What makes sense about Obamacare?
At the moment, from what we’re observing, not much.
The main purpose of Obamacare, according to politicians, is to make sure that the 50 million uninsured Americans are able to have access to affordable insurance and quality care.
But in order to do this, the federal government is putting an inordinate burden on business in this country, from the mom-and-pop shops to Fortune 500 companies.
When the employer mandate was postponed, that was a clear indicator that, from an administrative perspective, the feds just aren’t ready. One glaring example of this is that the initial plan for the IRS to handle consumer compliance was rejected by the organization itself.
Therefore, at the moment, there is no way to make sure consumers and businesses are playing by the rules, and there is no system in place to bill and receive penalties and fees.
The fees (in addition to taxes levied on health insurance carriers) are one of the sources of funding for Obamacare, and right now we don’t know who is collecting the money or paying the bill.
But for individual businesses with 50 or fewer employees, the main issue in 2014 is going to be whether or not they can afford to offer insurance, and/or whether their employees are able to help pay for it.
When insurance companies become liable for the higher taxes as well as the costs associated with instituting the new federally-mandated plans, they will pass the increases on to businesses, which will, in turn, pass them on to their employees in some form.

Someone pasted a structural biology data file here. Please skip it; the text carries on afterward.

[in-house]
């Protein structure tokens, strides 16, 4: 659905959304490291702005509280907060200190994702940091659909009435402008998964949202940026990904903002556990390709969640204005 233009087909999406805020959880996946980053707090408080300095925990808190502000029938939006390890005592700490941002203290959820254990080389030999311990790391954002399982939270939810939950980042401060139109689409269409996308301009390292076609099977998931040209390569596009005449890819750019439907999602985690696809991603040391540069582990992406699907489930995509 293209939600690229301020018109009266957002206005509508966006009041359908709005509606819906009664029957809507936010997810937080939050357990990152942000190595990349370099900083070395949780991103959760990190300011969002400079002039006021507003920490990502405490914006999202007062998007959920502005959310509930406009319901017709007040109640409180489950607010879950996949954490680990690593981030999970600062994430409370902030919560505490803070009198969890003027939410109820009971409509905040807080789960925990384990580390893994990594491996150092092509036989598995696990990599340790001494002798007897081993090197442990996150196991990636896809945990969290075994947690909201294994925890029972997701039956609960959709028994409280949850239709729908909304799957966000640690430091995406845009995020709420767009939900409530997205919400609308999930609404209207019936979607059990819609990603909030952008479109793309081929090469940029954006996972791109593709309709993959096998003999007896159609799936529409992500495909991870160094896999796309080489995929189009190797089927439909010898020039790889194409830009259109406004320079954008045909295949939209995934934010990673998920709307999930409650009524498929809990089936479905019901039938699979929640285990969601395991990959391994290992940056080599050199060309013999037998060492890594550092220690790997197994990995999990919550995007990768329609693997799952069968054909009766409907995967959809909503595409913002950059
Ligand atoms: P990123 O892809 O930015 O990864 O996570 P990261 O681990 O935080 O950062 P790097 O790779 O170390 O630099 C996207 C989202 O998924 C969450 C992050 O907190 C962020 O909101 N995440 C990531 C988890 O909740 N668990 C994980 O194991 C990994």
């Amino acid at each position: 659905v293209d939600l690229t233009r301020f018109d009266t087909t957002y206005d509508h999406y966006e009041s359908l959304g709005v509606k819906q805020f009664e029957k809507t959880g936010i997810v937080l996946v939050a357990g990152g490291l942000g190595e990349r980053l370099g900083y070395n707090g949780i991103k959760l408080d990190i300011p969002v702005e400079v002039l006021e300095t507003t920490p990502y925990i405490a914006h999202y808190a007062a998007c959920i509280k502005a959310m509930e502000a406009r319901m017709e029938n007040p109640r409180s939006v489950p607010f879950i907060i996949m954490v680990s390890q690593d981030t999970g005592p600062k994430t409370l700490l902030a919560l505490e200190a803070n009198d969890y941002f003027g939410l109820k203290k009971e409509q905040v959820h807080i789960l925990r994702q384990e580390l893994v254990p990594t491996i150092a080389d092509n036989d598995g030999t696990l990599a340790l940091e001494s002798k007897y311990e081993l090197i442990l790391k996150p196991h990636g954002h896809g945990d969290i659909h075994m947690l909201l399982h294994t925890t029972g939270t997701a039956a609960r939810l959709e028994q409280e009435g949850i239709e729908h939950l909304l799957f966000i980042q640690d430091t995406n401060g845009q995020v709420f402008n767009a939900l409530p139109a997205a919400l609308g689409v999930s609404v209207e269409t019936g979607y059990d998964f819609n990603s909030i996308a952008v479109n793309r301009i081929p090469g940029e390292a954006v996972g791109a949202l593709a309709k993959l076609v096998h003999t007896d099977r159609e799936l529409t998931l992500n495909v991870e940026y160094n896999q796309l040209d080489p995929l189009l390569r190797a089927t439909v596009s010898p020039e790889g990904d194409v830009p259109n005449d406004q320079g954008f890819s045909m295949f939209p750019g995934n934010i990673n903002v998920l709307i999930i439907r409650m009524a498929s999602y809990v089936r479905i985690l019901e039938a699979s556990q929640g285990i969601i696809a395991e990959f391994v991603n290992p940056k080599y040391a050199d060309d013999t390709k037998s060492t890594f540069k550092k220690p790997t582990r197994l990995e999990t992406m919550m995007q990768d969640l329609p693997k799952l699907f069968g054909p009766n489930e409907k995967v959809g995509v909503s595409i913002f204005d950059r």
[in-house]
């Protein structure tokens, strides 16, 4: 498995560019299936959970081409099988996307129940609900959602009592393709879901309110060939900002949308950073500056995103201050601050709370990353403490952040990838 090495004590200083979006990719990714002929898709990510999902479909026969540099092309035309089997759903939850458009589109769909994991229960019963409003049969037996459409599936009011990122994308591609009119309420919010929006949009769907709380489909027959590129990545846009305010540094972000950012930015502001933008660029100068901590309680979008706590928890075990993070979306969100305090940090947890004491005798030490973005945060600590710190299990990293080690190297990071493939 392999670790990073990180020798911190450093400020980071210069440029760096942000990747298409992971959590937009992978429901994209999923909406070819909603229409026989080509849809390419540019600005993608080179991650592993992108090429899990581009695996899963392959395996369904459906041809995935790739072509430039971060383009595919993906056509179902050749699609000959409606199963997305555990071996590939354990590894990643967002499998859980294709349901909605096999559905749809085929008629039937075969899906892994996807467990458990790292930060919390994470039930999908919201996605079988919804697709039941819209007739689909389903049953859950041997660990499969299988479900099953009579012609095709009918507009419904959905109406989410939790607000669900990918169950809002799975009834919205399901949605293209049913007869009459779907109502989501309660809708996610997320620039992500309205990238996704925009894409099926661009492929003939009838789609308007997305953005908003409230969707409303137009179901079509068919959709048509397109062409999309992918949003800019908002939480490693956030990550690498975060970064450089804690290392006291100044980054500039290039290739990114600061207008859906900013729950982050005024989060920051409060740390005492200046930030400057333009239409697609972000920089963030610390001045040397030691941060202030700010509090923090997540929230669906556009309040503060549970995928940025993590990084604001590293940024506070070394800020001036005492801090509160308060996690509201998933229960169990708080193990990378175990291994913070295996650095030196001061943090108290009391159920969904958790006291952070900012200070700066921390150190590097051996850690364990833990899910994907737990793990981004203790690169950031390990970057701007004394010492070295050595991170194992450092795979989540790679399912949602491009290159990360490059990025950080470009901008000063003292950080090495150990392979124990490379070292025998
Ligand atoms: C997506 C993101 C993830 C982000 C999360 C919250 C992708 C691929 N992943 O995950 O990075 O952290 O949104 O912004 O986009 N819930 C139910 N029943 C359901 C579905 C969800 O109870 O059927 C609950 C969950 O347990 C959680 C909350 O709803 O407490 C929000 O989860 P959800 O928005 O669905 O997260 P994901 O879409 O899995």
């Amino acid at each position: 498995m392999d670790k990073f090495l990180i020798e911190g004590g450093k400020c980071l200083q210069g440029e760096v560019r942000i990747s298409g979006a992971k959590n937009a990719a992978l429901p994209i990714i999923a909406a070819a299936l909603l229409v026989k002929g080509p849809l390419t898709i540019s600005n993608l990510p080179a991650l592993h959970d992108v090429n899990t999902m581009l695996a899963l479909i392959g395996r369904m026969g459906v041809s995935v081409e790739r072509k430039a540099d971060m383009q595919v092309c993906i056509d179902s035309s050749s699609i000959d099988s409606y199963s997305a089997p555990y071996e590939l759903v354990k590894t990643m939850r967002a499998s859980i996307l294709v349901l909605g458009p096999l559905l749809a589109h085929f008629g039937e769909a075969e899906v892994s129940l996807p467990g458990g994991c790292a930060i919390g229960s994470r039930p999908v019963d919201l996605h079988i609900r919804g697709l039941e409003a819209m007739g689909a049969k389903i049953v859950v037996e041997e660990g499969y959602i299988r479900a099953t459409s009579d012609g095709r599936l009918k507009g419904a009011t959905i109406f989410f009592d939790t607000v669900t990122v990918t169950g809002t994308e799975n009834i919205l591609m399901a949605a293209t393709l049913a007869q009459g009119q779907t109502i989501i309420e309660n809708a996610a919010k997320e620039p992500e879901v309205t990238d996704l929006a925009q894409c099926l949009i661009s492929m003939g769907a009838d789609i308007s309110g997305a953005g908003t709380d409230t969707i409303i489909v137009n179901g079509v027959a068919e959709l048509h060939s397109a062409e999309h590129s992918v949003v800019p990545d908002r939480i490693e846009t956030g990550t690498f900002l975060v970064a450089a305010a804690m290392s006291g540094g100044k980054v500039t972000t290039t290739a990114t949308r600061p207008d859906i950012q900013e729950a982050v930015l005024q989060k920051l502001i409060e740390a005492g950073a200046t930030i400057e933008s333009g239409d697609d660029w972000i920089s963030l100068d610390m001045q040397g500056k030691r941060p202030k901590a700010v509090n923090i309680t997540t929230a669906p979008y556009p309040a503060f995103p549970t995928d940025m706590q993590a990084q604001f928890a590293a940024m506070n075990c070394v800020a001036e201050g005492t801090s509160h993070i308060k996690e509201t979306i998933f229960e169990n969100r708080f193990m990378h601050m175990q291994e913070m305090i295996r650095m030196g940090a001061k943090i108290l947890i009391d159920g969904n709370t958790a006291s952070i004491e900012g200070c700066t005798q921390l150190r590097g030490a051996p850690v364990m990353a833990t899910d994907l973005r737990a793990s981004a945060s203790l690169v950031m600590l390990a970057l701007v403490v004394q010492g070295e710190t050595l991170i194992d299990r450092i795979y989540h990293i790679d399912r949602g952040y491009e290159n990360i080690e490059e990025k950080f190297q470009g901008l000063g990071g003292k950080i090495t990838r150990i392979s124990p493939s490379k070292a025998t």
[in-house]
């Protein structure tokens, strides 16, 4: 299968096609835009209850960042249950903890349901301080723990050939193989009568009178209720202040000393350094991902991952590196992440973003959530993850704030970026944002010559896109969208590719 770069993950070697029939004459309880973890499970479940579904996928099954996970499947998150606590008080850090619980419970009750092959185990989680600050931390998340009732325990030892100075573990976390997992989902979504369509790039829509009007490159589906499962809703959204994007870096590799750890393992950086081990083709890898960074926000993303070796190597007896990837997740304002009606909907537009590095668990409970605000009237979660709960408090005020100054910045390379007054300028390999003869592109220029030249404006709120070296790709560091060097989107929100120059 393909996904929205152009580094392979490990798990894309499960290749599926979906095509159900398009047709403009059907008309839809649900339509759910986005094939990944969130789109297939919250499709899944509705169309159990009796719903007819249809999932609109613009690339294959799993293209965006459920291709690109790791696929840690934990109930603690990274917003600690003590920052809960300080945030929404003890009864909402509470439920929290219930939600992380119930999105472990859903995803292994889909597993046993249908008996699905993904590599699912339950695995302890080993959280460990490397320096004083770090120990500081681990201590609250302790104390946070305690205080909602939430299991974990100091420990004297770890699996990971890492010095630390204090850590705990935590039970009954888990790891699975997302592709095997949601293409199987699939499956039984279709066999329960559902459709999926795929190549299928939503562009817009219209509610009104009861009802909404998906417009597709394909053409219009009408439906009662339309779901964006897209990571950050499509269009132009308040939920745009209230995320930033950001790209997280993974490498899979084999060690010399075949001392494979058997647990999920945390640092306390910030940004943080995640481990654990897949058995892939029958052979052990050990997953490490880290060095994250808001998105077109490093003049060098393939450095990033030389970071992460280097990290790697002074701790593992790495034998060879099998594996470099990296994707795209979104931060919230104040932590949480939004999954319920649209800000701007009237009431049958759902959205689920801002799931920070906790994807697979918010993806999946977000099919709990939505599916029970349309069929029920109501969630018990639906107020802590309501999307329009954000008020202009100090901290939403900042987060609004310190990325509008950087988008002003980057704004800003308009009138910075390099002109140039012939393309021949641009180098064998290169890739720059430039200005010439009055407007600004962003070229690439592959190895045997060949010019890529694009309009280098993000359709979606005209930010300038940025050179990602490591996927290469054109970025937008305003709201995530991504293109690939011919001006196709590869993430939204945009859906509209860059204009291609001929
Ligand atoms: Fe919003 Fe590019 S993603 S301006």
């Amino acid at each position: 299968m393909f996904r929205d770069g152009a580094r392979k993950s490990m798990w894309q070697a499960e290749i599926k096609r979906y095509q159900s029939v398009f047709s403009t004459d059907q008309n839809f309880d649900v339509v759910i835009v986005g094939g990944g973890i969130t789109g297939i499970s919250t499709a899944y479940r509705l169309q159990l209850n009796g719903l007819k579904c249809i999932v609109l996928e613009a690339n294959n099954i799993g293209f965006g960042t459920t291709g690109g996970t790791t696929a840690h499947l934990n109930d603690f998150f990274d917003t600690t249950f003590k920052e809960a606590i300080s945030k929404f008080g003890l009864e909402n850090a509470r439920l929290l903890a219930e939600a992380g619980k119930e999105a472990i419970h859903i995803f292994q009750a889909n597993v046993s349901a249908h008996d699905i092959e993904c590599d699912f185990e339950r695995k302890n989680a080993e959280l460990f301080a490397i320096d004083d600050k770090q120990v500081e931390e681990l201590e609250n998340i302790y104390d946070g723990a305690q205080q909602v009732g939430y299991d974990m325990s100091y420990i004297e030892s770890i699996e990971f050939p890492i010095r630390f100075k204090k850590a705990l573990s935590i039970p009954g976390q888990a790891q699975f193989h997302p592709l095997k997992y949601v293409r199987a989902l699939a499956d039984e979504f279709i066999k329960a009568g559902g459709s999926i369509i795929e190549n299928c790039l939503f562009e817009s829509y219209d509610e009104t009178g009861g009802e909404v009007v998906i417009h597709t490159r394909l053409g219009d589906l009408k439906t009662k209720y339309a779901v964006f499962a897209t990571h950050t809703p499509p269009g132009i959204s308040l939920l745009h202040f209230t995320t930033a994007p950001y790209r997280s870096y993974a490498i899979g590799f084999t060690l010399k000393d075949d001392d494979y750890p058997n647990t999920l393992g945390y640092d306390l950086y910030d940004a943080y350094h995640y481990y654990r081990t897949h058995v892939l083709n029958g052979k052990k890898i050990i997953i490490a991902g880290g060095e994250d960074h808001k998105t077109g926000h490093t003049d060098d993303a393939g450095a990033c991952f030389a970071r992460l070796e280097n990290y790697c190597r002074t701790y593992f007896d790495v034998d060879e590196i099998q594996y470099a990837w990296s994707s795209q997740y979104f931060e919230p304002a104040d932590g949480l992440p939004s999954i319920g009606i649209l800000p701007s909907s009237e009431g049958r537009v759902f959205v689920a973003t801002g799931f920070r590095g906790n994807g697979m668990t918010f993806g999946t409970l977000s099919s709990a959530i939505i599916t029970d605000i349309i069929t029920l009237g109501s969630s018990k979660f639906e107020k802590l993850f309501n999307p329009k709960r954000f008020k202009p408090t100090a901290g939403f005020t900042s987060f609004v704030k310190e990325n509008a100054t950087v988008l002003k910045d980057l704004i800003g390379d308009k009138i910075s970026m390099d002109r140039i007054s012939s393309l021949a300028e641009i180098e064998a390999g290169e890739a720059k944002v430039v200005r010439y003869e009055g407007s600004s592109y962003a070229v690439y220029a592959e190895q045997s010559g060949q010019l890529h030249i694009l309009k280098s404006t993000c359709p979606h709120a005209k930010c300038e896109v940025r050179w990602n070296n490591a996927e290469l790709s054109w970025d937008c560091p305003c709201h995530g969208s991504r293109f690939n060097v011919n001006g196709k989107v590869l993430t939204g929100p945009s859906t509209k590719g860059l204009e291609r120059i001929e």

For most small businesses, offering insurance benefits will not be feasible unless their staff can help offset the costs through payroll deductions or salary cuts.
What we are already seeing with employers with 51 or more staff members is the tendency toward hiring part-time people versus full time. With a legal requirement to insure full-time workers, companies can either try to meet the higher insurance rates, share some of the burden with their employees, or find ways to make do with a labor force that works 30 hours or less per week.
We all have a chance to regroup for another year until the laws go into effect for business.
In the meantime we can observe what happens in the consumer marketplace for the individually insured. I think watching the federal government attempt to make sure 50 million people get on an insurance plan will be quite a task on its own without the business component.
Only time will tell whether any of this is going to make sense in practice.
In theory, it doesn’t look good for anyone.